Getting A New Car After a Total Loss Declaration: A Comprehensive Guide

Practical steps to get behind the wheel again with confidence.

Team LemonadeTeam Lemonade
how to get a new car after total loss

There’s a lot to process when your car insurance company declares your car a total loss. 

Your trusted means of transportation is gone, you may be looking for support in navigating life after a car accident, and you might be faced with a lot of insurance jargon and financial decisions that is enough to make your head spin. Plus you’ll simultaneously be figuring out how to get a new car and get back on the road. 

When you drive with Lemonade car insurance, we’re here to help you on your journey after total loss. 

Here’s what we’ll discuss. If you’re in a rush, feel free to skip to the FAQ.

A total loss dictionary, according to insurance nerds

Insurance jargon can be confusing. And when your car is declared a total loss, you’ll want to be familiar with some terminology. Let’s break down some of the most common terms around total loss, in plain English.

  • Actual cash value (ACV): The amount an insurance company decides your car is worth at the time of an accident based on things such as its age, mileage, and cosmetic damage, factoring in your car’s depreciation over time 
  • Car depreciation: The difference between the value of a car when you bought it and what it’s actually worth when you want to sell it later (aka its resale value). A car’s value goes down over time, thanks to the wear and tear of everyday use
  • Deductible: The amount of money you’d contribute when your insurance company pays for a covered claim
  • Lienholder (aka lien): The bank or financial institution that gives you a car loan to help you buy your car. It’s basically a synonym for “lender.”
  • Owner-retained salvage: When the owner of a vehicle that was declared a total loss by an insurance company decides to keep the damaged vehicle, receiving the insurance claim payout minus the salvage value of the car
  • Salvage title: A branded title that warns buyers of the extent of damages from an accident, theft, or other situation like a natural disaster
  • Salvage value: The estimated worth of a vehicle after all depreciation has been deducted, or after it has been deemed a total loss by an insurance company
  • Settlement offer: How much your insurance company offers to compensate you for your vehicle following a total loss claim. It’s typically calculated based on the car’s actual cash value at the time of the incident, minus your deductible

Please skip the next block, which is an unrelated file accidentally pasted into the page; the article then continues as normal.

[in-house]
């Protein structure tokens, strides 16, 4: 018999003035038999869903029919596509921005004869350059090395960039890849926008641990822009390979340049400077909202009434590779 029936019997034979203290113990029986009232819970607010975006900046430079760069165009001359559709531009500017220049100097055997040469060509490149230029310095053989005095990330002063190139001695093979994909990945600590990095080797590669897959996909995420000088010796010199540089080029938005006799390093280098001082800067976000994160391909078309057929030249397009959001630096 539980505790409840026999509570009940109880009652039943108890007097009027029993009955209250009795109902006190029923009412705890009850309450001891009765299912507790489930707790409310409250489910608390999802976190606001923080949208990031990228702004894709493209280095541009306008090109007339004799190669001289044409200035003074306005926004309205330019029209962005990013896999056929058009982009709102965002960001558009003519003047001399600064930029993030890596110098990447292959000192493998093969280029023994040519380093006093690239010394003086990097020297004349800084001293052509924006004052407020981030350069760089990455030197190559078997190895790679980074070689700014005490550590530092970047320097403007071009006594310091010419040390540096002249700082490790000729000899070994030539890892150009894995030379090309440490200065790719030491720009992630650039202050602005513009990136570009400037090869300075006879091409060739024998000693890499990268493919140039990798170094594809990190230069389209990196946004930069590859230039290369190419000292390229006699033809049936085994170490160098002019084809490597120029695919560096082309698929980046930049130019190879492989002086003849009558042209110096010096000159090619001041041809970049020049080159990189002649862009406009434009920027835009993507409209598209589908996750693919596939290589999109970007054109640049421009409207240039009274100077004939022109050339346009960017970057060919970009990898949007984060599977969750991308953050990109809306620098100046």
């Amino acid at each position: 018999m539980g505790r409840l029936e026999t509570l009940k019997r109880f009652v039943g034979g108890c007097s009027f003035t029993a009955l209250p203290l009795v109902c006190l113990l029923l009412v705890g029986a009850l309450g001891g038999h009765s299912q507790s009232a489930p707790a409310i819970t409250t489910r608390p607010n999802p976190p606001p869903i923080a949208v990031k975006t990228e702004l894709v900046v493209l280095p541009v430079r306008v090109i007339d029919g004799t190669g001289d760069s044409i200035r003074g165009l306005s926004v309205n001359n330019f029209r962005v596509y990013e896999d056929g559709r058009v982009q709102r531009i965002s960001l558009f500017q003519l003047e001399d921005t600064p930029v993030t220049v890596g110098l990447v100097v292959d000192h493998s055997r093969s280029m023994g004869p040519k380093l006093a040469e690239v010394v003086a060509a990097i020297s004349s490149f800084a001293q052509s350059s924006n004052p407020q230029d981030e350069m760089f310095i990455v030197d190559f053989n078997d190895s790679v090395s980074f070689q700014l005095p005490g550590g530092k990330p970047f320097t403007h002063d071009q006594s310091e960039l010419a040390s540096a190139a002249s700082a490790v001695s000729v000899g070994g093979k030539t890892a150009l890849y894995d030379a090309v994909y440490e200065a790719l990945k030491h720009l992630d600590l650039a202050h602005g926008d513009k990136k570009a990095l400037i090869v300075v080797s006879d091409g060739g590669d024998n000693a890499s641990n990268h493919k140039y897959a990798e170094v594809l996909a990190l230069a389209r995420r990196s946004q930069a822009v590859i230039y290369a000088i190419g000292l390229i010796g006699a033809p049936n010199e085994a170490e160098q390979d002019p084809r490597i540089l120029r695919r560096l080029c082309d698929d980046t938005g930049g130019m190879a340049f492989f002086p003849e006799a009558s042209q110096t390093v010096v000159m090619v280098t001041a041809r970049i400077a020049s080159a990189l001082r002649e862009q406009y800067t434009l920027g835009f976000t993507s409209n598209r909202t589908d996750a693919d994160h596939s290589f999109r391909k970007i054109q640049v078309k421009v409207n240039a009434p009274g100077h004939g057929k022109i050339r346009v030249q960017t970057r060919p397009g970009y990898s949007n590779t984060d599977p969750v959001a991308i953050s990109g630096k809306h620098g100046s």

• Total loss: When your car just isn’t repairable, or the cost to repair it is more than the car is worth (its ACV). 

What happens after a total loss declaration?

If your car is deemed a total loss, your insurance company will complete an assessment of your car to determine its actual cash value (ACV). 

Your insurance company would likely conduct research based on several factors about your car, which may include: 

  • Vehicle identification number (aka VIN), which is used to identify the specific vehicle and vehicle type
  • Age
  • Market value
  • Condition before total loss
  • Mileage
  • Where you live

These details help determine a fair value for your totaled car, compared to similar cars in your area. From there, you’d be presented with your car’s ACV and a copy of the market evaluation. 

Before you can receive a payout for your totaled car, you’ll most likely have to release your car to your insurance company, remove any personal items from the car, and sign any necessary paperwork. 

What if I have a car loan?

If you have a loan on your car, let your lender know that your insurance company will be contacting them. 

The lender will transfer the title into their name, convert it to a salvage title, and probably sell the totaled vehicle to a salvage yard. 

Your car insurance company may request details about your car’s lienholder to help ease this process.

What if I want to keep my totaled car and fix it myself?

If you own your vehicle outright, without a loan or lien, you may be able to keep your totaled car and repair it yourself (if you really want to). Your insurer would just deduct the salvage value from your settlement.